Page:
Just wanted to get this post back top. I really want to hear from others. Please post your favs, people. THanks!!


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PostPosted: Thu Mar 14, 2002 10:21 pm 
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Hey Totst, I think Galway Rambler is quite suited for the flute. Mason's Apron, Maid of Mt Kisco, Strayaway Child, I buried my wife and danced on her grave, Humours of Ballyloughlin are pretty good on flute too.


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PostPosted: Fri Mar 15, 2002 3:47 am 
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I only recently started playing the flute, after getting started on the whistle.
Basically I am trying to play the tunes i know well on the whistle on the flute (in a much slower pace, occasionally gasping for breath).

The Butterfly and Strayaway Child sound very good to me on the flute.
Tunes I am playing now are 2 tunes from a Solas CD: Crested Hens and the White Pettycoat.

Jeroen


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PostPosted: Sat Mar 16, 2002 12:47 am 
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okay, so a few "easier" tunes would be in order, no?
Lord Inchquin is marvelous on the flute.
As is a tune I picked up from Chris Norman, I believe it's a Scottish tune called Lament for Kevin Moriarity (?)...anyway, it's in the Dow Collection book.
Rose In The Heather (jig) is also quite nice.

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PostPosted: Sat Mar 16, 2002 6:53 pm 
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Well I wish I ran into flute players or session people where I live, as even the most common Irish tune is not even recognized in the least...so it goes.

Here are some favorites among the easier tunes:

1. Cooley's Reel (my first tune learned on whistle and a still favorite!)
2. Donegal Reel
3. The Cup of Tea (real nice and whizbang on the flute)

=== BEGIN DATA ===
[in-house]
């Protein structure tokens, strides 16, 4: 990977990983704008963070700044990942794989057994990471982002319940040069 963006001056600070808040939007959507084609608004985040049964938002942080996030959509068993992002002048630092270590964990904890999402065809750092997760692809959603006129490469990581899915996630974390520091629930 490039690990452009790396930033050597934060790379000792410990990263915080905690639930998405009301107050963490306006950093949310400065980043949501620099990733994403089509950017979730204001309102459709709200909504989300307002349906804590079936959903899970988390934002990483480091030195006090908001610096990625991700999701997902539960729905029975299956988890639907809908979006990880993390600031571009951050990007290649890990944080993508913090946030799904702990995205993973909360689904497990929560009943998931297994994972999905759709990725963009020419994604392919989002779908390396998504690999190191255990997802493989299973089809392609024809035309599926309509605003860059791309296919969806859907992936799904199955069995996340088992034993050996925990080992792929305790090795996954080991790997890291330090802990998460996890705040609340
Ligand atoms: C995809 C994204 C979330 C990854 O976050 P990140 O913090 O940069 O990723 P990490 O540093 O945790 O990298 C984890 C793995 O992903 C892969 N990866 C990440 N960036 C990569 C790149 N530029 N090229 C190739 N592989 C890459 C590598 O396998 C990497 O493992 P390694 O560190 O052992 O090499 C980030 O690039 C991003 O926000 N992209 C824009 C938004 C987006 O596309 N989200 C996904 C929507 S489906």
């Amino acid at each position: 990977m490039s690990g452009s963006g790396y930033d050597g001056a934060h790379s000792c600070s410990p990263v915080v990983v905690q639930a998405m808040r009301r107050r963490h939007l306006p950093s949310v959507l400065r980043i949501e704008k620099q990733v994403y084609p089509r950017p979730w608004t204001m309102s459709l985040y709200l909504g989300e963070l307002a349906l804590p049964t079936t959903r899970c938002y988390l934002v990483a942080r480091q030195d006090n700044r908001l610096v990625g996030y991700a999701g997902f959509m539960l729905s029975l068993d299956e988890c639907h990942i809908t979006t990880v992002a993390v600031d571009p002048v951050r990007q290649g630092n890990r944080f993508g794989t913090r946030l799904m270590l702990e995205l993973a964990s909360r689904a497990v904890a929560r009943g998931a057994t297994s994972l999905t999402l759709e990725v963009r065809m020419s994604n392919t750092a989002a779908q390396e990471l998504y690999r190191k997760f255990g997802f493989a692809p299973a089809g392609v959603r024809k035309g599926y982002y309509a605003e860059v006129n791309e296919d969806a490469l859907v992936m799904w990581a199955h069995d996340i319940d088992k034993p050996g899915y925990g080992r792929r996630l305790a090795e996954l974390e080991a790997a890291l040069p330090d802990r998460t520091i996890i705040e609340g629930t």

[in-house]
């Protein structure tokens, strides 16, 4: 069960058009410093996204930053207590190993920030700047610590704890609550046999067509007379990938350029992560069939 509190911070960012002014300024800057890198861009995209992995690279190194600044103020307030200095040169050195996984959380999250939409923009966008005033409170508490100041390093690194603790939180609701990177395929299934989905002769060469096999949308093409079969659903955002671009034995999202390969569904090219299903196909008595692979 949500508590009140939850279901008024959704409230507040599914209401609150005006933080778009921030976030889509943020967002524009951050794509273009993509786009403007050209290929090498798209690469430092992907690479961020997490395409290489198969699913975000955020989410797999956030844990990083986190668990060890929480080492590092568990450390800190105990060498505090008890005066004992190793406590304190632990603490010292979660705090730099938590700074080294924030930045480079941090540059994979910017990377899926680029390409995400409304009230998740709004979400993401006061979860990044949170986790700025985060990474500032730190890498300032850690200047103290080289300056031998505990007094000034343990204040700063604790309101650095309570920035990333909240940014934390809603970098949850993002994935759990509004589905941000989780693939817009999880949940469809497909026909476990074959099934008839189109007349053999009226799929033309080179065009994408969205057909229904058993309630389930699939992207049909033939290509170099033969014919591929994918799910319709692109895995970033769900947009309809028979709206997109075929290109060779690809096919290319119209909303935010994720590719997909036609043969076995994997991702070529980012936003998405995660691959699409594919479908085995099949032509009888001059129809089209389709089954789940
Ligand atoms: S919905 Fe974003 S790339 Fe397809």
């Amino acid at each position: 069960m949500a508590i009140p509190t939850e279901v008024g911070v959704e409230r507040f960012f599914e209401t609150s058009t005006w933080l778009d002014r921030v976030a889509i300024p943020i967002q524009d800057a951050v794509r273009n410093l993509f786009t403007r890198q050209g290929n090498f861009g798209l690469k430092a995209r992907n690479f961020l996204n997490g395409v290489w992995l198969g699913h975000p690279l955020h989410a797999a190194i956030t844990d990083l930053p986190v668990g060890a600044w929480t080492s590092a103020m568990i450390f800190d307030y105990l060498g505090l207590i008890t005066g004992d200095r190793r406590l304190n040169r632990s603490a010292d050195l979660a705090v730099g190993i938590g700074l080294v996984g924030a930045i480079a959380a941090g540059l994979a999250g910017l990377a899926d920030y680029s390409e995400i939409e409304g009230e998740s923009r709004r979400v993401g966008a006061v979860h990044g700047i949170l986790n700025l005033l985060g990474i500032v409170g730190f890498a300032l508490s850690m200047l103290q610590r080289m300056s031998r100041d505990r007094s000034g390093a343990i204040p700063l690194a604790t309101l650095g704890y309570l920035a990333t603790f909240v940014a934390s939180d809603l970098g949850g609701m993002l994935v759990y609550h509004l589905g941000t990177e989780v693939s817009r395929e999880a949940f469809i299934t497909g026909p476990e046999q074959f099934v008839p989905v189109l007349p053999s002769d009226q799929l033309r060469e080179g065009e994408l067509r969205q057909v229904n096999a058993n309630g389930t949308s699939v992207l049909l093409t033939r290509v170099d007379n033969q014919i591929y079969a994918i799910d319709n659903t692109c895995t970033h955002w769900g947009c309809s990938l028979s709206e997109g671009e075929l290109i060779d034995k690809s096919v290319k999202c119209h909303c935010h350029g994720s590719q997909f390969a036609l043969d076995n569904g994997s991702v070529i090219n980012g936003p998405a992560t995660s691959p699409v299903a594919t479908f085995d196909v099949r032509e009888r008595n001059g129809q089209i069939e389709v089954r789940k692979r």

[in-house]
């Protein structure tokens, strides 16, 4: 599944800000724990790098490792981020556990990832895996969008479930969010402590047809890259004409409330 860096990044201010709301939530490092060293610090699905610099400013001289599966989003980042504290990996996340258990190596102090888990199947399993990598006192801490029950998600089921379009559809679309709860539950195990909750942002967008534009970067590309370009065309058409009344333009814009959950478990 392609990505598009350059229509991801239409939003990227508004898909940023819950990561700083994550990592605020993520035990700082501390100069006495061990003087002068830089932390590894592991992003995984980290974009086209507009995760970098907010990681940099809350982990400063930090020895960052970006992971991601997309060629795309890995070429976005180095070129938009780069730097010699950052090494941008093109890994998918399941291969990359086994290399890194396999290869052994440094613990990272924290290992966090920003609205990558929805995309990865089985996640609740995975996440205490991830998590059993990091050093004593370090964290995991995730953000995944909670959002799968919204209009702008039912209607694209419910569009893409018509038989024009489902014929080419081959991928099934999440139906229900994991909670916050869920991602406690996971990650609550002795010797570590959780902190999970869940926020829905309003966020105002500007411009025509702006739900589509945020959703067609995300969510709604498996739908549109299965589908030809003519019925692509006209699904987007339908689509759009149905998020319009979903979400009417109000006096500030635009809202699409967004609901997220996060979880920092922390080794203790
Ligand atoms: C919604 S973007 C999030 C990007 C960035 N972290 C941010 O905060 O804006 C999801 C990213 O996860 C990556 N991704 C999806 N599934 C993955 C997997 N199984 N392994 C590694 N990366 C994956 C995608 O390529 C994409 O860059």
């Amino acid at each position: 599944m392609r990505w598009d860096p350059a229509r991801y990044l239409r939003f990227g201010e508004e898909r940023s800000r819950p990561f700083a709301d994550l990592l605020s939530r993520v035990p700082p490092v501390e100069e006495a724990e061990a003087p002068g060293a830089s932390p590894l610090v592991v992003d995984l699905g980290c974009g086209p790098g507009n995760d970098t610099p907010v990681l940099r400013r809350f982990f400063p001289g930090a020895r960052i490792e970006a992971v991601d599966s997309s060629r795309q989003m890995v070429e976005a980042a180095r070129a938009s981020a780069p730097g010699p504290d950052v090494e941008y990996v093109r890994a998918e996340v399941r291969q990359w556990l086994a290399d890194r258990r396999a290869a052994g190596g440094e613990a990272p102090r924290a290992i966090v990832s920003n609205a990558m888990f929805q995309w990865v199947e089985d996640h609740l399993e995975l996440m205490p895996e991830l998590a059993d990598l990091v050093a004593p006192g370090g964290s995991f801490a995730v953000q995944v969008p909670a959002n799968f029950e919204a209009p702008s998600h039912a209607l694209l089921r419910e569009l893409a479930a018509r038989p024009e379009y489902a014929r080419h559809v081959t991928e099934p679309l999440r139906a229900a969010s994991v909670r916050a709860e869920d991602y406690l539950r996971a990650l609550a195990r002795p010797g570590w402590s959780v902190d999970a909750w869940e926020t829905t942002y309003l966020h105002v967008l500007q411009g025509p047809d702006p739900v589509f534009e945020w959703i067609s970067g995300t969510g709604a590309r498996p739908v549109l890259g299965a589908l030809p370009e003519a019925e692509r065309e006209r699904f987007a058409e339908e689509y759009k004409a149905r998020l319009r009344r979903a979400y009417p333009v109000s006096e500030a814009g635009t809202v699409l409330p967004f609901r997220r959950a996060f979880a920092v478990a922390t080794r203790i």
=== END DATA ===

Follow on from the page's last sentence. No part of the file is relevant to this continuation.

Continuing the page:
4. Famous Ballymoate (simple on flute and great tune for the beginner).
5. Primrose Lass (Seamus Egan style)
6. Yellow Tinker (best reel in the universe)

Jigs:
1. Drowsy Maggie (try this one Malloy style on the low Bb...and you'll never go back to whistle)
2. Out on the Ocean
3. Tobin's Fancy
4. The Sunset (a la Frankie Kennedy)
5. Down the Back Lane (another real fun jig a la Nugent)

Other fun tunes to play:
1. Dans en Gro (thanks Larry Nugent!)
2. Crested Hens (a la solas, simple and beautiful--work on your tone with this one)
3. My favorite flute tune of all is a tune (yet another named...) Gan Ainm played by Seamus Egan on a compiliation CD followed by Emily's Reel. Just fabulous flowing, lovely tune.
4. John of the Glen

So many good tunes...


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PostPosted: Sun Mar 17, 2002 11:41 pm 
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Just learned a lovely Gan Anim on Laurence Nugents CD two for two. It's a slow reel.

My favorite tunes to play on the flute:

Miss Thorntons (got from Harry Bradley's CD)
The Flower of the Flock (the 3rd tune played on the famous Bothy Band set called Give Us a Drink of Water)
A Fig for A Kiss (slip jig)
Blarney Pilgrim
George Whites Fancy
Musical Priest
(actually, as I start to think about it, it's really difficult to get at favorites 'cause they're all fun!).


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PostPosted: Mon Mar 18, 2002 9:13 pm 
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THanks all for your replies. I think I have enough here for starters.

Tots


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PostPosted: Mon Mar 18, 2002 11:50 pm 
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Location: Boston, MA
I'm going to shamelessly reveal (nay, flaunt)my piping background here:

Jenny Picking Cockles
Maid of Mt. Cisco
Brady's (from "D Flute Album")
The September Reel
The 4 Kisses

As for Jigs...

Flying to the Fleadh
Gander at the Pratie Hole (fantastic if you have an f natural key)
Palm Sunday

Good Luck with those.

Jamie.


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PostPosted: Mon Mar 25, 2002 10:25 am 
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Location: forever in the old hills of Arkansas
Tunes I think sit specially well on the flute:

The Gravel Walk (reel)
Bank of Ireland (reel)
Drunken Sailor (hornpipe) (*not* the Popeye tune, but the other one)
King of the Fairies (hornpipe)
The Broken Pledge (reel)
The Radio Reel (reel)
The Home Ruler (hornpipe)
Buttermilk Mary (reel)
Sweeney's Dream (reel)
Paddy Ryan's Dream (reel)
Gander in the Pratie Hole (jig)
An Feochan (air)
Farewell to Glasgow (Scots air)
The Pinch of Snuff (reel)
Trim the Velvet (reel)

--James
http://www.flutesite.com